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Normal-Hearing Listeners ’ and Cochlear Implant Users ’ Perception of Pitch Cues in Emotional Speech

View Article: PubMed Central - PubMed

ABSTRACT

In cochlear implants (CIs), acoustic speech cues, especially for pitch, are delivered in a degraded form. This study’s aim is to assess whether due to degraded pitch cues, normal-hearing listeners and CI users employ different perceptual strategies to recognize vocal emotions, and, if so, how these differ. Voice actors were recorded pronouncing a nonce word in four different emotions: anger, sadness, joy, and relief. These recordings’ pitch cues were phonetically analyzed. The recordings were used to test 20 normal-hearing listeners’ and 20 CI users’ emotion recognition. In congruence with previous studies, high-arousal emotions had a higher mean pitch, wider pitch range, and more dominant pitches than low-arousal emotions. Regarding pitch, speakers did not differentiate emotions based on valence but on arousal. Normal-hearing listeners outperformed CI users in emotion recognition, even when presented with CI simulated stimuli. However, only normal-hearing listeners recognized one particular actor’s emotions worse than the other actors’. The groups behaved differently when presented with similar input, showing that they had to employ differing strategies. Considering the respective speaker’s deviating pronunciation, it appears that for normal-hearing listeners, mean pitch is a more salient cue than pitch range, whereas CI users are biased toward pitch range cues.

No MeSH data available.


Related in: MedlinePlus

Percentage of correctly identified emotions per condition (normal acoustic stimuli on the left, CI simulations on the right).
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fig5-0301006615599139: Percentage of correctly identified emotions per condition (normal acoustic stimuli on the left, CI simulations on the right).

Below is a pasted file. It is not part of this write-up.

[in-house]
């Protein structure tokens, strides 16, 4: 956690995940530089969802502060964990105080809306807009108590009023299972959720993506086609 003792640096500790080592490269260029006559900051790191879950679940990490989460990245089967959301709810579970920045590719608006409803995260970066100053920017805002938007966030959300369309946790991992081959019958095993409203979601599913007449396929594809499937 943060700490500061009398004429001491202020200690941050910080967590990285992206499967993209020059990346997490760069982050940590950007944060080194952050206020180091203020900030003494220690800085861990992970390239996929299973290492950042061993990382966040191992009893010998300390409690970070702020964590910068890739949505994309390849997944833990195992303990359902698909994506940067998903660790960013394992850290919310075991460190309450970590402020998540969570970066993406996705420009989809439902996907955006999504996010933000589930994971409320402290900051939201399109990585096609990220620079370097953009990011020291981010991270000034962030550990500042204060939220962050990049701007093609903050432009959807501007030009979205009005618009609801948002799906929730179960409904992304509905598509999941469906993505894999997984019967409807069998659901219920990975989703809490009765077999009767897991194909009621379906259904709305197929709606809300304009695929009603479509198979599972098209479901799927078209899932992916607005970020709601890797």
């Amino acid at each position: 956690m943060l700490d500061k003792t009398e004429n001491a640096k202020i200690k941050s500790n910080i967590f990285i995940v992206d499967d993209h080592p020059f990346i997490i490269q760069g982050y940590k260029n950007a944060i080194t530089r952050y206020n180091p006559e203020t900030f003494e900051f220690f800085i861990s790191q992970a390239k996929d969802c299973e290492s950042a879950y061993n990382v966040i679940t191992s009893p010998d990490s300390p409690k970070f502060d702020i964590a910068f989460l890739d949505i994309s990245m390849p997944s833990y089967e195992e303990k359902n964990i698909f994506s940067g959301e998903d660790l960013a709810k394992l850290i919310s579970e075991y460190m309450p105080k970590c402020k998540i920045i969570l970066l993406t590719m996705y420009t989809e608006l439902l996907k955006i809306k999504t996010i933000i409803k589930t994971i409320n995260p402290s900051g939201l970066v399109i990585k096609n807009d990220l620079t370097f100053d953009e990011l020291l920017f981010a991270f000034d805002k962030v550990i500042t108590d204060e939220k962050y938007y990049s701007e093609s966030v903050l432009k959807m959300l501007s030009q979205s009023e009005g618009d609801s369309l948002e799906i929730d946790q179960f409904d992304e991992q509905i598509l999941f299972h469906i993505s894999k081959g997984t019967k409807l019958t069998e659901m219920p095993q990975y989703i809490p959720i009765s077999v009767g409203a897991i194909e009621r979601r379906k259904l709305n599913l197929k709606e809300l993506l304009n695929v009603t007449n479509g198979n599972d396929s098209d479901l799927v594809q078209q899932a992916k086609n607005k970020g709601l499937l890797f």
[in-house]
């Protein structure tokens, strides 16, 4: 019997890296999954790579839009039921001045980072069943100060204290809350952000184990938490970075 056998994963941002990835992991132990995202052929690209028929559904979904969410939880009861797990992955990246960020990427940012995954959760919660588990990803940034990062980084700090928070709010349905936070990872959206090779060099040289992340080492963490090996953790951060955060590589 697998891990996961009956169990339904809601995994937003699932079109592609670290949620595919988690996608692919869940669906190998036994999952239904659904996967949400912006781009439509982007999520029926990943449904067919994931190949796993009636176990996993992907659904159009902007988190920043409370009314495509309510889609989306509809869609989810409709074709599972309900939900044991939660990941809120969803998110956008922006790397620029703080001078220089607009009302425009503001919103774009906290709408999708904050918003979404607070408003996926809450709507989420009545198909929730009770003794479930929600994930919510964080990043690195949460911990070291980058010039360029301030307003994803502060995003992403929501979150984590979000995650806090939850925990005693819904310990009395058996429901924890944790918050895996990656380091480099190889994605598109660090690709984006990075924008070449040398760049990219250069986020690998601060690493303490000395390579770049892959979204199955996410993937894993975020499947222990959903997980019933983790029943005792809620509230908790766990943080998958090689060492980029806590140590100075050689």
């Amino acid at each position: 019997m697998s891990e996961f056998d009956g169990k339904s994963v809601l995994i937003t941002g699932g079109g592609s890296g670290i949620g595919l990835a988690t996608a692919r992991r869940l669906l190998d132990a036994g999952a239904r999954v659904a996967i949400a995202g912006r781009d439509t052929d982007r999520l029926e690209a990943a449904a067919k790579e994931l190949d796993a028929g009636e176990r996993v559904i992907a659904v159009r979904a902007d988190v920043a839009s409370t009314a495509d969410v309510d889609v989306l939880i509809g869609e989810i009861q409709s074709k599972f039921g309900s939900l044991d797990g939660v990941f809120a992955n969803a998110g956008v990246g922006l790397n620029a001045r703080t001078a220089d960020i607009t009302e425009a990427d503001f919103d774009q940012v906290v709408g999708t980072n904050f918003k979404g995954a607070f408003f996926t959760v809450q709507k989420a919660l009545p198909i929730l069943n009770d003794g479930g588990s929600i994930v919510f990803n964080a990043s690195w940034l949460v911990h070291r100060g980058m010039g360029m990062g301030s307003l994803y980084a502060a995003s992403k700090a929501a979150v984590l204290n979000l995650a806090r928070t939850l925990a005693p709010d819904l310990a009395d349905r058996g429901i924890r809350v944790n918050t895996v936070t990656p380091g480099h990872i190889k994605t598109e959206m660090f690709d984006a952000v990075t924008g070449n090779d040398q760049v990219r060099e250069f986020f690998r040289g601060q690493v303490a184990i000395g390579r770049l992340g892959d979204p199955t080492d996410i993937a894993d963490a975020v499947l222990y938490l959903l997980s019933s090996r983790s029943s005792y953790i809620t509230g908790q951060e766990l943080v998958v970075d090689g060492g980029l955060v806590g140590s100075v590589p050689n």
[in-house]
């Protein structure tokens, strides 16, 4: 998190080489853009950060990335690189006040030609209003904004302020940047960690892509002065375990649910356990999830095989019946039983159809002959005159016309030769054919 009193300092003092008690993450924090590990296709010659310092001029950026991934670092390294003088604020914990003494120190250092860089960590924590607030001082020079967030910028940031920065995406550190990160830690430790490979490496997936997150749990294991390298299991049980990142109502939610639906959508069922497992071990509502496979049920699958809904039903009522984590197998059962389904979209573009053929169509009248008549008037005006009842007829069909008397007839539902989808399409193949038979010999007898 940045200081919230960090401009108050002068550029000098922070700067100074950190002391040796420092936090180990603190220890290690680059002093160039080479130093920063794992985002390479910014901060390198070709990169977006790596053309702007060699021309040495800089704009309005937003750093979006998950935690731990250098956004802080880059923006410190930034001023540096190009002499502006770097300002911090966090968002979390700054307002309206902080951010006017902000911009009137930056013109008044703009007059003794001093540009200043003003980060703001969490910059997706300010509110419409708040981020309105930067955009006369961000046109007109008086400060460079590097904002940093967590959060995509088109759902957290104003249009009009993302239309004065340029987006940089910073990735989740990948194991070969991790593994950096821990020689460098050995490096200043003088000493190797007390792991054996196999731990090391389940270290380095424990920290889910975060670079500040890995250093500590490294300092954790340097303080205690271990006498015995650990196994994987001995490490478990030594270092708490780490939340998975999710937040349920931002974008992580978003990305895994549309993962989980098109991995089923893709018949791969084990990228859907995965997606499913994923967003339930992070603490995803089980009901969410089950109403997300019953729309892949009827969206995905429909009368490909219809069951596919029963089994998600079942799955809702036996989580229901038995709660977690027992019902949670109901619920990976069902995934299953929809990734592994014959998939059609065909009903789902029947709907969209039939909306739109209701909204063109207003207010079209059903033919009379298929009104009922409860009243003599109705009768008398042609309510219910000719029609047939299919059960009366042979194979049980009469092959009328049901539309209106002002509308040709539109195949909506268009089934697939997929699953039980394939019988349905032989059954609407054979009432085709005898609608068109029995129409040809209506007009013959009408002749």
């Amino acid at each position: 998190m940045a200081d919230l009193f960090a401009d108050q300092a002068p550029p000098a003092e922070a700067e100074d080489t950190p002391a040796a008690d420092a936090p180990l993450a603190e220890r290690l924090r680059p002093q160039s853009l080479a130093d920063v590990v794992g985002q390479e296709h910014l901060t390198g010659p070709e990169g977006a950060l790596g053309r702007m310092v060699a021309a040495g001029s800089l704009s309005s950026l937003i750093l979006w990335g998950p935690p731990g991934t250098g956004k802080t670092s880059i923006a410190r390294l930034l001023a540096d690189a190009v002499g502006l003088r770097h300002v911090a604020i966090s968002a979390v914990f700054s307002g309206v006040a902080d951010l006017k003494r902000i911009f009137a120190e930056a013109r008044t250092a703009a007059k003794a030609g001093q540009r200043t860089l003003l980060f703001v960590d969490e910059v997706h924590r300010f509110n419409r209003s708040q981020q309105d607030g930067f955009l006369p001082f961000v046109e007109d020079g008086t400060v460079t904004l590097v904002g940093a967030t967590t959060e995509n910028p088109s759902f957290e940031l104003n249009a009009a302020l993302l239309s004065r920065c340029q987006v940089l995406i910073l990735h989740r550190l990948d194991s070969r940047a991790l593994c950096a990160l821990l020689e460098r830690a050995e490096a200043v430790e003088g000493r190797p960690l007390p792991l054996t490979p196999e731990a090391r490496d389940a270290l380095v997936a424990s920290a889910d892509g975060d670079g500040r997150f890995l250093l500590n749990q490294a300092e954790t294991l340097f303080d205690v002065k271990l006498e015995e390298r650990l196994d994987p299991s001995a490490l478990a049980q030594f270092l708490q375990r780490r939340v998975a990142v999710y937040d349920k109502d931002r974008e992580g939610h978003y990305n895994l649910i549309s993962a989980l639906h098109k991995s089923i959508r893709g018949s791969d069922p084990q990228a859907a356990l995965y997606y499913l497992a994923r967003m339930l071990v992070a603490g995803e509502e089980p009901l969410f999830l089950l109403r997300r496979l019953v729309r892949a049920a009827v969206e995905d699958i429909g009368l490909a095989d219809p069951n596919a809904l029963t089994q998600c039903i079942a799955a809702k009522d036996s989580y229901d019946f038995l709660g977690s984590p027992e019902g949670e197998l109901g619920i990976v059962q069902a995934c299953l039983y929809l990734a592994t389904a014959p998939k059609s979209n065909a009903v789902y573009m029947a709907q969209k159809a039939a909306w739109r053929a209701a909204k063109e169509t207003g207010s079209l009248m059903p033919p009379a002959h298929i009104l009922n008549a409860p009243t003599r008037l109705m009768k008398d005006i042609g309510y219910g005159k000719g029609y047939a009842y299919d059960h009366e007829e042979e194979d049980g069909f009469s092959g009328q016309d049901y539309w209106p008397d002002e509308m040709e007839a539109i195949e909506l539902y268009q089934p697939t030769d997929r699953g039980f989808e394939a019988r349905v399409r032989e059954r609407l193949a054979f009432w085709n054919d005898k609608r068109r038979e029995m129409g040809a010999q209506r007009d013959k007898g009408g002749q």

Mentions: Mean pitch (Bark)—per emotion and with high arousal, low arousal, positive valence, and negative valence indicated; the error bars denote one standard error for this figure and for figures 3, 4, 5, 6, and 7.


Normal-Hearing Listeners ’ and Cochlear Implant Users ’ Perception of Pitch Cues in Emotional Speech
Percentage of correctly identified emotions per condition (normal acoustic stimuli on the left, CI simulations on the right).
© Copyright Policy - creative-commons
Related In: Results  -  Collection

License 1 - License 2 - License 3
Show All Figures
getmorefigures.php?uid=PMC5016815&req=5

fig5-0301006615599139: Percentage of correctly identified emotions per condition (normal acoustic stimuli on the left, CI simulations on the right).
Mentions: Mean pitch (Bark)—per emotion and with high arousal, low arousal, positive valence, and negative valence indicated; the error bars denote one standard error for this figure and for figures 3, 4, 5, 6, and 7.

View Article: PubMed Central - PubMed

ABSTRACT

In cochlear implants (CIs), acoustic speech cues, especially for pitch, are delivered in a degraded form. This study’s aim is to assess whether due to degraded pitch cues, normal-hearing listeners and CI users employ different perceptual strategies to recognize vocal emotions, and, if so, how these differ. Voice actors were recorded pronouncing a nonce word in four different emotions: anger, sadness, joy, and relief. These recordings’ pitch cues were phonetically analyzed. The recordings were used to test 20 normal-hearing listeners’ and 20 CI users’ emotion recognition. In congruence with previous studies, high-arousal emotions had a higher mean pitch, wider pitch range, and more dominant pitches than low-arousal emotions. Regarding pitch, speakers did not differentiate emotions based on valence but on arousal. Normal-hearing listeners outperformed CI users in emotion recognition, even when presented with CI simulated stimuli. However, only normal-hearing listeners recognized one particular actor’s emotions worse than the other actors’. The groups behaved differently when presented with similar input, showing that they had to employ differing strategies. Considering the respective speaker’s deviating pronunciation, it appears that for normal-hearing listeners, mean pitch is a more salient cue than pitch range, whereas CI users are biased toward pitch range cues.

No MeSH data available.


Related in: MedlinePlus